Although ICTis a by-word for creativity in the modern classroom, few teachers are using it in art. Tony Wheeler investigates
New technologies offer unprecedented access to creative engagement in almost all aspects of human endeavour. Properly structured and presented, the creative potential of new technologies extends across all subjects, offering exciting opportunities to engage and involve children of all abilities.
It is therefore surprising that, as more teachers of art and design report a growing feeling of responsibility for the creative aspects of the curriculum, national statistics show a pattern of generally poor and rapidly declining use of ICT in art. This pattern of decline is not exclusive to art and design; the same statistics show a similar picture in the reported use of ICT in other foundation subjects.
The DfES survey of ICT for 2002 asked schools to record the level of "positive benefit" ICT had in each area of the curriculum. Almost a quarter of all schools reported "little or no benefit" from using ICT in art (primary 23 per cent, secondary 26 per cent and special 27 per cent). When compared with the 2000 survey, there has been a marked decline over a two-year period across all schools in the incidence of "substantial use" of ICT in art, particularly in primary, where the data shows a 31 per cent drop, but also at secondary level with a 14 per cent drop.
In spite of this evidence of a growing disconnection between ICT and art and design, there are clearly pockets of really exciting practice in this area. To discover more about the ways in which some teachers are managing to harness the potential of ICT in art and design, Arts Council England commissioned a research project from the Creating Spaces group earlier this year.
Despite efforts to develop ICT as a capability, it is often still presented as a series of office-based skills forming part of vocational business studies or technology courses. For many art and design teachers this is the only model of ICT they have access to, so it is not surprising that they see little or no relevance to it in their endeavours to protect the creative heart of the curriculum.
The Creating Spaces team, which carried out the research earlier this year, worked with a number of arts organisations to choose 10 schools where digital approaches to visual art had already been established. Each was asked to identify an art and design project that had involved the use of digital technology. For example, Trish Madigan, digital arts co-ordinator at Preston Manor City Learning Centre, runs a seven-week programme of digital art exploring hybrid cultural identities for all Year 9 pupils at the school.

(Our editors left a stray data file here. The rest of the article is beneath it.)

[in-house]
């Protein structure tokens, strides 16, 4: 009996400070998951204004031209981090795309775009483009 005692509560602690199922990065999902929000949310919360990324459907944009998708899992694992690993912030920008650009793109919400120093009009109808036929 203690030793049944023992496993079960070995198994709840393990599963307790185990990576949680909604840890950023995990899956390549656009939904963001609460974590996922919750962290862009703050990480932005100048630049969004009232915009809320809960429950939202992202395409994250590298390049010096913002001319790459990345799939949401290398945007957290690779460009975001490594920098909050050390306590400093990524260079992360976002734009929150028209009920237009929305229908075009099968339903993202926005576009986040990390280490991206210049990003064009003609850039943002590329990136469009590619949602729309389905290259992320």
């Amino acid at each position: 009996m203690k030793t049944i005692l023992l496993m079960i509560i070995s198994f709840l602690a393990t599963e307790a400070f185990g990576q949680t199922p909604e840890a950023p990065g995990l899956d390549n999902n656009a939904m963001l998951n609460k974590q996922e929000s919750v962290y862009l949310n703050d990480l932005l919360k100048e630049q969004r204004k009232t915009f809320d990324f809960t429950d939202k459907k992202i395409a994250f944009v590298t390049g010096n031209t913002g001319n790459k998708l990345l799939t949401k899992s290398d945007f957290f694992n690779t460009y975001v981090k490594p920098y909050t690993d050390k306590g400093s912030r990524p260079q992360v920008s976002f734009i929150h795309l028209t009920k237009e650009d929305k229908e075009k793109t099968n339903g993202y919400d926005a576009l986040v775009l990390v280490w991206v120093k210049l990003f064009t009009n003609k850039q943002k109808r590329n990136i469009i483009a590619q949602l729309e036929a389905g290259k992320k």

The short course introduces the students to different types of digital media. They use a range of internet resources, such as the DARE website (www.dareonline.org), to explore a particular theme. The students are encouraged to talk to their families and collect and scan cultural images from home. This source material is then used to make a digital collage (see above).
In virtually every interview, the teachers expressed the value of making such connections, as well as the desire to establish and maintain new ones, identifying their desire to connect with a wider community of artist practitioners and expertise.
"The more I deliver the Year 7 digital arts course the more confidence I have to try different approaches," says Madigan.
Analysis of the interviews with the teachers in the survey has helped to extend our understanding of the pressures and opportunities in this area.
These reflections are detailed in the final report as recommendations to help other art and design teachers see ways in which they can harness new technologies.
Effective integration of ICT in art and design is typically based on ideas rather than technology. Sean O'Sullivan, deputy head of Frank Wise Special School, characterises this balance between ideas and technical skills. "I think the strongest link between ICT and what we've said about art is the fact that everybody here treats it as a creative tool. You are constantly looking for ways of using it that do give the kids the opportunity to make their own decisions."
The fact that these case studies can be characterised as isolated pockets of innovative practice only underlines the need to create links between these and other schools, colleges and arts and media organisations so that skills, ideas and resources can be shared.
Further research is required to identify best practice and to look at the creative and pedagogical issues which arise from the integration of ICT in art and design.
FIND OUT MORE
The final report of this work is entitled ICT in art and design - Tools for the imagination and can be downloaded from the Arts Council website at: www.artscouncil.org.uk
Data from the DfES ICT surveys can be found at: www.dfes.gov.ukcgi-bin rsgatewaysearch.pl?keyw=118=Search
The OFSTED report entitled ICT in schools - secondary art and design can be downloaded from:
The schools that participated in the Creating Spaces project were: All Saints (CE) Aided Middle School (Northampton); Beacon Community College (East Sussex); Frank Wise Special School (Oxfordshire); Gateway Primary School (London); Hampstead School and Technology College (London); Lowton High school (Wigan); Luckwell Primary school (Avon); Preston Manor High school (London); Sidcot School (North Somerset); Saint John's RC comprehensive School (Kent)
If you are involved or interested in digital art in education and would like to be included in future projects please contact: email@example.com